Deephaven Distressed Opportunities Tradings, Ltd. v 3V Capital Master Fund Ltd.
Published by New York State Law Reporting Bureau pursuant to Judiciary Law § 431.
This opinion is uncorrected and subject to revision before publication in the Official Reports.
Decided on November 15, 2012
Friedman, J.P., Catterson, Renwick, DeGrasse, Roman, JJ.
Order, Supreme Court, New York County (Melvin L. Schweitzer, J.), entered November 2, 2011, as amended by order entered on or about December 21, 2011, which granted plaintiffs' motion for summary judgment on their breach of contract claim as against 3V Capital Master Fund Ltd., SV Special Situations Master Fund, Ltd., SV Special Situations Fund LP, and SV Special Situations Fund, Inc., and order, same court and Justice, entered January 20, 2012, which denied the motion by all defendants for summary judgment dismissing the complaint, unanimously affirmed, with costs.
As the motion court found, the threshold issue in this case is whether the parties intended to be bound by the Trade Confirmations (Amcan Holdings, Inc. v Canadian Imperial Bank of Commerce, 70 AD3d 423, 427 [1st Dept 2010], lv denied 15 NY3d 704 ). The parties were sophisticated hedge funds that traded a claim through third-party defendant Imperial Capital LLC. They executed three Trade Confirmations that contained all the material terms of the trade and provided that closing was subject only to the negotiation, execution and delivery of a reasonably acceptable assignment agreement. Defendants argue that the provision subjecting the closing to the negotiation of an assignment agreement shows that the parties had no intent to be bound by the Trade Confirmations. However, before the assignment agreement was executed, defendants attempted to sell the underlying claim to the third-party defendant Post funds. Nowhere in their voluminous papers do defendants explain the basis for their selling a claim that, if they were not bound by the underlying Trade Confirmations, was not theirs to sell.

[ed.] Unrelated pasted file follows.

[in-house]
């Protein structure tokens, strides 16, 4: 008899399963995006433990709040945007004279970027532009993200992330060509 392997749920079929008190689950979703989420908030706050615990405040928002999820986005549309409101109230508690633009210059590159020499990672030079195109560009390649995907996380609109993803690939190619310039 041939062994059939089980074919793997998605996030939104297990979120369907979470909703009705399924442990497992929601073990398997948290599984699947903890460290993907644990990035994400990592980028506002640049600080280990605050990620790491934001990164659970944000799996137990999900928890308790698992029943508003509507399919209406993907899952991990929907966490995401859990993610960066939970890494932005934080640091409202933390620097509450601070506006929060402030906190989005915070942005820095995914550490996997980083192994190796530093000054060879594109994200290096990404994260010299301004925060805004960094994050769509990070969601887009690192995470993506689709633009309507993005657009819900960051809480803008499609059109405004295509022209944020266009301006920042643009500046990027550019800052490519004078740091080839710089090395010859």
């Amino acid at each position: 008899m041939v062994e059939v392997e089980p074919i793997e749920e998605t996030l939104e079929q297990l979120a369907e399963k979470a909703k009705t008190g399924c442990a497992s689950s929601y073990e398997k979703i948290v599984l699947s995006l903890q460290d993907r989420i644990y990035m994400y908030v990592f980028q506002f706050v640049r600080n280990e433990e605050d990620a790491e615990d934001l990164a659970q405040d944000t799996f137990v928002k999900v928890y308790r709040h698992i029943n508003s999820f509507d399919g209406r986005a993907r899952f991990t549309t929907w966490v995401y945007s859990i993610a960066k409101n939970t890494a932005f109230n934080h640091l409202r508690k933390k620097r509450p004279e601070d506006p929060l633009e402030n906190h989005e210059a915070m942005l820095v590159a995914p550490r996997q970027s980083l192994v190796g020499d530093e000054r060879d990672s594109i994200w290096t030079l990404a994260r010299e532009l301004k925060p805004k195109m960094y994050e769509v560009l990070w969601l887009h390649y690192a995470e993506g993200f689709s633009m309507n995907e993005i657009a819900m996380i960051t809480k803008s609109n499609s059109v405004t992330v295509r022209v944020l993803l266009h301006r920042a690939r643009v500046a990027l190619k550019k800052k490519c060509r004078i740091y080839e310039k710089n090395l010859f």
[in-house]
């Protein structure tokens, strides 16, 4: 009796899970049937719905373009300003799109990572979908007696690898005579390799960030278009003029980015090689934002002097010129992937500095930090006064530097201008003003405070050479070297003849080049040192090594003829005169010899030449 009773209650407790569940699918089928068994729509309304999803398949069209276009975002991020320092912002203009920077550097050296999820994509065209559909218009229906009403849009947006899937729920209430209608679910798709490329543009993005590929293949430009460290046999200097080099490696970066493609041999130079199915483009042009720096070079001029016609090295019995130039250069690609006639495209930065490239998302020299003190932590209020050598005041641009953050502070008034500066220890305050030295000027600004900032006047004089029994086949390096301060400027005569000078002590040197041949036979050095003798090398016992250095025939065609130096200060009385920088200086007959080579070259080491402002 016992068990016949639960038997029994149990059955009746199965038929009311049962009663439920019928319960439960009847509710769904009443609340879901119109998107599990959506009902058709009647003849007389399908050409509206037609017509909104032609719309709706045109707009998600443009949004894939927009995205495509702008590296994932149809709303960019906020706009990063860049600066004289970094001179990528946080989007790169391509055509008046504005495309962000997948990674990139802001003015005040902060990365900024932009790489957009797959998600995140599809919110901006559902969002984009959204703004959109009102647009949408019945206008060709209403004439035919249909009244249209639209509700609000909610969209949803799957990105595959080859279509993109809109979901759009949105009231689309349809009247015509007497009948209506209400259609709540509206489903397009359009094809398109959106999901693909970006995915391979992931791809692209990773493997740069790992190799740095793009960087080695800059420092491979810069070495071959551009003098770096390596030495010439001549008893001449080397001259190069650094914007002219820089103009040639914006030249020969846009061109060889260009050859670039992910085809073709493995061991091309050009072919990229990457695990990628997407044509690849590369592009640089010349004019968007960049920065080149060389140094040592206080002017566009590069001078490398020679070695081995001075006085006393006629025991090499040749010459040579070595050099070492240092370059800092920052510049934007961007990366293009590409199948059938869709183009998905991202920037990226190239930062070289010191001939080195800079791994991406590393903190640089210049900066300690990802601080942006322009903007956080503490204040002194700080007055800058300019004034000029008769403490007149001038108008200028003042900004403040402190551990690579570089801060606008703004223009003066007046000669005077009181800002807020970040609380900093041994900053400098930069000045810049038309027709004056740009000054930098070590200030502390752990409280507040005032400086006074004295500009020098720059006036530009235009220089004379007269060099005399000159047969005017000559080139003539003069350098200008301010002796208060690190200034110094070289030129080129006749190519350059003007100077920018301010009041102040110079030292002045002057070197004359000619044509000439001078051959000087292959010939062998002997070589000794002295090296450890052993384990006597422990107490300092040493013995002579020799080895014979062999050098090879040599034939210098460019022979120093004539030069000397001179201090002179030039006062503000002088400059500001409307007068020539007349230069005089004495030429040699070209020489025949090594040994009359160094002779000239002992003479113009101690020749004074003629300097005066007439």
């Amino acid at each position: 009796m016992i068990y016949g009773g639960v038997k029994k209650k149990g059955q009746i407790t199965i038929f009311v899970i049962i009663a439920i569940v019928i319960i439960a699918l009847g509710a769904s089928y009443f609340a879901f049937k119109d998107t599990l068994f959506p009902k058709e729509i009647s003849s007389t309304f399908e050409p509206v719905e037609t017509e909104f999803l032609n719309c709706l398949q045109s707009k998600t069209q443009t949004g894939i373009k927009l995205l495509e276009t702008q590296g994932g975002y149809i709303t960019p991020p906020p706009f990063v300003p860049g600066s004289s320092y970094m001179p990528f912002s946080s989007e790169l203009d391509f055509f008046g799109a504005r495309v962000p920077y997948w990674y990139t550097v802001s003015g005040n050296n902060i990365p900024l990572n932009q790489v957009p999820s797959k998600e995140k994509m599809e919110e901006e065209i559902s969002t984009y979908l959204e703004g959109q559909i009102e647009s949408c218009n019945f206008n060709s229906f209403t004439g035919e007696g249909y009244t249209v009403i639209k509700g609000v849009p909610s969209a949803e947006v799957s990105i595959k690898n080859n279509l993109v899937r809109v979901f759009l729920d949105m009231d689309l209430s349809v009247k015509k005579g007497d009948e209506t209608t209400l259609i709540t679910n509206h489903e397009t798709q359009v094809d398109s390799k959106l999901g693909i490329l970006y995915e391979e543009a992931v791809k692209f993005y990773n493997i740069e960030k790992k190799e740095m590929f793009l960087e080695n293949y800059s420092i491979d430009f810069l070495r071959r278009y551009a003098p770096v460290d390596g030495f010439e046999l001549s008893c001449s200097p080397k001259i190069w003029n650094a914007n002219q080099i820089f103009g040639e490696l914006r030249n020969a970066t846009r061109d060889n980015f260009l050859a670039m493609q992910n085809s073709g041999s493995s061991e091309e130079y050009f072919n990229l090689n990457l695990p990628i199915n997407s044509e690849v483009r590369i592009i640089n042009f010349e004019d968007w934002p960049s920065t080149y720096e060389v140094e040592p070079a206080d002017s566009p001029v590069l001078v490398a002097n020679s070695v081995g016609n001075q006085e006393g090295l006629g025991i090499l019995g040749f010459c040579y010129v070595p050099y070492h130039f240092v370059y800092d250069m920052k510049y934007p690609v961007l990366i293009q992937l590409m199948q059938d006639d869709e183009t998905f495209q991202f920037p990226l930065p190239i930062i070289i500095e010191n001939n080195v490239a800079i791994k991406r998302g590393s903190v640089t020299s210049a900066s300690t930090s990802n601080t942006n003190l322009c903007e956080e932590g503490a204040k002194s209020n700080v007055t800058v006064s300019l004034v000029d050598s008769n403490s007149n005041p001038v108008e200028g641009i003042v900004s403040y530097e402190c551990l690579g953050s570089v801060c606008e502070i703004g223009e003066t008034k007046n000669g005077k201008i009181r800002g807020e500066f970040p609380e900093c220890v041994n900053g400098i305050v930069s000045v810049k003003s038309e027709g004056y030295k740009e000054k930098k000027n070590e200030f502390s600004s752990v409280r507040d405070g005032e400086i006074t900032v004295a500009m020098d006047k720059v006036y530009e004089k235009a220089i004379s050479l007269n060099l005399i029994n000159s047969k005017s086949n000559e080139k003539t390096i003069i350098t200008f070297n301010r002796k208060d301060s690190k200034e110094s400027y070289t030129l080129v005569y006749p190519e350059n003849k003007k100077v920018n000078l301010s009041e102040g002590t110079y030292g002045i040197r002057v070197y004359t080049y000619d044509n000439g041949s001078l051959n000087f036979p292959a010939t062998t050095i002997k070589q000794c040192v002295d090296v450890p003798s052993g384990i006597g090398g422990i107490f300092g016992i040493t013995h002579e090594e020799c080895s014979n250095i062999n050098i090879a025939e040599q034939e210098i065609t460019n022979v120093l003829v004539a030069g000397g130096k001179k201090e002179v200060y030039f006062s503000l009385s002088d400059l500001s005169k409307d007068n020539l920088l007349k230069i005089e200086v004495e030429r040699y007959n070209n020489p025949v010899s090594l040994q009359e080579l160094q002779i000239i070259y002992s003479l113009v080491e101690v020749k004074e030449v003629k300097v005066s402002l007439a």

Defendants cite cases in which this Court held that agreements contemplating the execution of further agreements were non-binding. However, in none of those cases did the defendants so blatantly take ownership of the subject matter underlying the initial agreement before the execution of the contemplated agreements. Here, as the motion court found, by referring to the claim as one of their assets, assigning it to the Post funds and expecting to be paid a profit, defendants admitted that the Trade Confirmations were binding.
We reject defendants' companion argument that the Trade Confirmations, which state that they cover claims allowed by the bankruptcy court, are not final because they lack a term governing the parties' rights upon disallowance. Defendants cite no authority for their contention that this omission renders the Trade Confirmations incomplete or non-binding. Their offer of parol evidence as to the importance of a disallowance representation was an improper attempt to create an ambiguity where none exists (see Innophos, Inc. v Rhodia, S.A., 38 AD3d 368, 369 , affd 10 NY3d 25 ).
Given the feeder nature of 3V Capital Master Fund Ltd. and the SV Special Situations Master Fund, Ltd. and 3V Capital Master Fund Ltd.'s admission in a government filing that SV Special Situations Master Fund, Ltd. was its successor, the court correctly found as a matter of law that the SV funds were successors in interest to 3V Capital Master Fund Ltd.
Issues of fact preclude summary judgment dismissing plaintiffs' remaining claims. Scott Stagg's self-serving affidavit, without more, is insufficient to demonstrate defendants' entitlement to judgment as a matter of law (see Slates v New York City Hous. Auth., 79 AD3d 435, 436 [1st Dept 2010], lv denied 16 NY3d 708 ).
We have considered defendants' remaining arguments and find them unavailing.
THIS CONSTITUTES THE DECISION AND ORDER OF THE SUPREME COURT, APPELLATE DIVISION, FIRST DEPARTMENT.